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Two Ideas for Your Credit Card Debt Reduction Plan


This guest article comes from Mr Credit Card who has a blog all about credit cards at Ask Mr Credit Card. If you like this article, you may want to check out his article on credit card debt reduction basics or his article on 0% Apr Balance Transfer Credit Cards.

I find that when you are attempting to reduce your credit card debt, there are two areas that you have to work on. I would assume that you will be working on your budget already. But two things that you have to focus on is to firstly, reduce your interest payments. Secondly, you have to ensure that you are doing everything to improve your credit score because improving your score allows you to borrow at much lower rates in the future and it also allows you to realistically consider refinancing some of your debt.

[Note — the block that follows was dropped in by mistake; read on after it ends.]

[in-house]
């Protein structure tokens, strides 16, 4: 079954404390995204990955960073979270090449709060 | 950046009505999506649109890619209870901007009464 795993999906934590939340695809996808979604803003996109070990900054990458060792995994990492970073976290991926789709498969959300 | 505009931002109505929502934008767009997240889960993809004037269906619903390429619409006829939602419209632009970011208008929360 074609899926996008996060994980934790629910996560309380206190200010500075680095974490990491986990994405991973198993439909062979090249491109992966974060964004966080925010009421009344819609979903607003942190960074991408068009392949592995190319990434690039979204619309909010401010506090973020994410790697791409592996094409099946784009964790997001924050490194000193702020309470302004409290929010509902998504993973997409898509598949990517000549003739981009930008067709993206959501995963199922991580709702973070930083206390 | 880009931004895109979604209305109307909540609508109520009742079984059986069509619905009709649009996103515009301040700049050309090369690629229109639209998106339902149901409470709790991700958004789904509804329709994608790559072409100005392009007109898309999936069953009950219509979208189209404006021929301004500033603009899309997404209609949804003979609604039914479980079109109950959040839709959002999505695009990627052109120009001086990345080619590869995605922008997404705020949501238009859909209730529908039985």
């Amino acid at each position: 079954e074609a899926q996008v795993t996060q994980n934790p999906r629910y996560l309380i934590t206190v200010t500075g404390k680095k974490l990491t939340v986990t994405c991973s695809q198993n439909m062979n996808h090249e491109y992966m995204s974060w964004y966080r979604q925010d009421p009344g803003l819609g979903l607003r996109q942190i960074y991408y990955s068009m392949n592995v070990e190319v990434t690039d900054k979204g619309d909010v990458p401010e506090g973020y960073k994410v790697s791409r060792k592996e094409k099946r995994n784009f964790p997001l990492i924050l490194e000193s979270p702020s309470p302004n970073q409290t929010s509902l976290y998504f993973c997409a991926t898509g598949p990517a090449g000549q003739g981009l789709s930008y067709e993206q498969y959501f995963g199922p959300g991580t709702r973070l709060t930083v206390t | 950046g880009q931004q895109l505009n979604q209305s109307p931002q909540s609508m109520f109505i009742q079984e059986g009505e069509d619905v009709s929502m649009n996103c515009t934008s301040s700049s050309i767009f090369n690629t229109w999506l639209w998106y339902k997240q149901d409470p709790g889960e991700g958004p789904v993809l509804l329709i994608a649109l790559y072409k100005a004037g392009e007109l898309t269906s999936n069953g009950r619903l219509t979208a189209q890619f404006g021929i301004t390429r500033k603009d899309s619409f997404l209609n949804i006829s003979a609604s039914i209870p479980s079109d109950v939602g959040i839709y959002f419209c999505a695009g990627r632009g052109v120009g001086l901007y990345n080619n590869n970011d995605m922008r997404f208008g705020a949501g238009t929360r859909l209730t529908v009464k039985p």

Lowering your interest payments

There are several things you can do to lower your interest payments. The first thing to do is to call your credit card company and simply ask them to lower your payments. You will have a much stronger bargaining position if you have always paid your bills on time and have a credit score that is improving. See Tricia’s article on How I reduced my credit card interest rate.

Consider getting a 0% balance credit card to reduce your monthly credit card interest payments. Get a card with a 12 month introductory period and make sure there is no balance transfer fee. The better your credit score, the larger credit limit you will get.